The most universal health problem is age related cognitive decline. There is no adequate research or procedure that targets specific genes associated with this problem. These genes are Cox genes, which are a series of regulatory genes found in mammalian mitochondrial DNA. As organisms age these genes become less functional, a process that leads to a decline in mental function.
This innovative research seeks to fix the non-functional genes by replacing them with young mutation free Cox genes. The solution will be done through the creation and absorption of a synthetic plasmid. Once inserted, the functional Cox genes will create better regulation of mitochondrial oxidation, ultimately slowing the process of cognitive decline.
This idea was pursued in the form of basic medical science research using yeast as the test organism. The experiments focused on using antioxidants to measure any alterations in the production of free radicals in Saccharomyces Cerevisiae. This work was presented at Greenfield Central High School, IUPUI Research Day, The Innovation Showcase, and at YiQ-2015.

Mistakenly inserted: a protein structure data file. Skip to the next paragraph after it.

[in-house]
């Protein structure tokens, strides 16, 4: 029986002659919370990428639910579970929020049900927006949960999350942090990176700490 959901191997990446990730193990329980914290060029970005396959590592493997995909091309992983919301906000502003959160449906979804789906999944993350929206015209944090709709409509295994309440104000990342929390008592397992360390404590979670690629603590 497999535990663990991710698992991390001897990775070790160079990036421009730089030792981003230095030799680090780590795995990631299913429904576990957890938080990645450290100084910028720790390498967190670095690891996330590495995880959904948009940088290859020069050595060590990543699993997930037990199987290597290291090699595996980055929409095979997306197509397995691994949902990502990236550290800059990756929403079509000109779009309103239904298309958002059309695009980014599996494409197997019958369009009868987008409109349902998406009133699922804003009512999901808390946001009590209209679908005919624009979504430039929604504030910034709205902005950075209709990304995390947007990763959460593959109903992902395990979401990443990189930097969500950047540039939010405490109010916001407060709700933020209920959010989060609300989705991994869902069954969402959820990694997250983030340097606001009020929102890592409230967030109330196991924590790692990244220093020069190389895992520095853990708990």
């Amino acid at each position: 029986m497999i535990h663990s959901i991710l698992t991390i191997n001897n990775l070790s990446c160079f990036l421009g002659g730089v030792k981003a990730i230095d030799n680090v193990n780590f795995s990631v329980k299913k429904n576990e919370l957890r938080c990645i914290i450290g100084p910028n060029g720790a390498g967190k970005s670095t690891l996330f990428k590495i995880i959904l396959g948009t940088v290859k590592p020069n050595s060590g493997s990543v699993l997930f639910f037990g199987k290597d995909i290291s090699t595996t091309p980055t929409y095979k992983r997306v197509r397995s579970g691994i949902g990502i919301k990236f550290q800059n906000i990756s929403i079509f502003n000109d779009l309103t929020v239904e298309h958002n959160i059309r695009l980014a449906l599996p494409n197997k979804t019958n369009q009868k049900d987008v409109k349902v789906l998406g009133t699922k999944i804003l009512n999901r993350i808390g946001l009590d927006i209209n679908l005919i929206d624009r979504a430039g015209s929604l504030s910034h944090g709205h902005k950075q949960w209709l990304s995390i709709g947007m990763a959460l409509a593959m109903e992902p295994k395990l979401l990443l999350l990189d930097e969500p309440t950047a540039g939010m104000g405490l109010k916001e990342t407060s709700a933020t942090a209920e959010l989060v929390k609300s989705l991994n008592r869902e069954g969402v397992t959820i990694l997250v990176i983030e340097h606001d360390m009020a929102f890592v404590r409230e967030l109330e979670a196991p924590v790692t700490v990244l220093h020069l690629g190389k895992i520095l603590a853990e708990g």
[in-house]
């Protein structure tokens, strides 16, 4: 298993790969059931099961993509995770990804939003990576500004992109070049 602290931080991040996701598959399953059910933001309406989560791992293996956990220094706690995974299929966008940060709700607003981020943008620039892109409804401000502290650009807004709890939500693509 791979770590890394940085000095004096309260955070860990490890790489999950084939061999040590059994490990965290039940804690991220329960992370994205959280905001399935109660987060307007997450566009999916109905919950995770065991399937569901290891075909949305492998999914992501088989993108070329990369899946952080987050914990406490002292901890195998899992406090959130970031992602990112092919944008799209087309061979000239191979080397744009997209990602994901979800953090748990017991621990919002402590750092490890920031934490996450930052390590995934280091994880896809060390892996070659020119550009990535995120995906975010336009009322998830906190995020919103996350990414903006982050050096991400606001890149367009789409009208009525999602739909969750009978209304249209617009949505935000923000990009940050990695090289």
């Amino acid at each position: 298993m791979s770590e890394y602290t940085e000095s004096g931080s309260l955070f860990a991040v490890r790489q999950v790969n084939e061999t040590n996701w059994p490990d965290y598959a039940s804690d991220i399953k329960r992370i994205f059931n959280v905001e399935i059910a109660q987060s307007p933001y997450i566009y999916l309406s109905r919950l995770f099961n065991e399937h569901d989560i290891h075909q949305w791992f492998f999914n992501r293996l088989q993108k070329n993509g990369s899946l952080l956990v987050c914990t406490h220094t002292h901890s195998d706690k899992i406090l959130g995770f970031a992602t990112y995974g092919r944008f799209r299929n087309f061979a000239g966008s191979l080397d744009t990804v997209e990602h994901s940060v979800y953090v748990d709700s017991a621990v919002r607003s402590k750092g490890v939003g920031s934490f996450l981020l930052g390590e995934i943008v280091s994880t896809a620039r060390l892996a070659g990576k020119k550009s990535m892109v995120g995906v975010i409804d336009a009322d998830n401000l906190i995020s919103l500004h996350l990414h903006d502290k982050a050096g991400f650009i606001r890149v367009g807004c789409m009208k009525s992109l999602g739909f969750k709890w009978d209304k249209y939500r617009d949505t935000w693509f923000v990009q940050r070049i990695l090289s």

YiQ Scholars in this project were awarded a $500 College Scholarship by Health & Science Innovations. Keltsey Watkins was able to secure other scholarships to fund her first year of college and is pursuing a Nursing degree. All three YiQ Scholars were accepted into college. John Kennedy continues to pursue his B.S. in Biology, and Priyanka Shah found a job as a Project Engineer at ECRI Institute in Philadelphia, PA.
- Type: Medical Science
- Date: July 2014 – July 2015
- YiQ Scholars: Keltsey Watkins; Michaela Tinkey; Corinne Croslyn
- Project Managers: John Kennedy; Priyanka Shah, M.S.
- Supervisor: Dr. Scott McDougall
- Mentor: Luis Palacio, P.E.
- Advisors: Dr. Mark Goebl; Dr. Alfredo López-Yúnez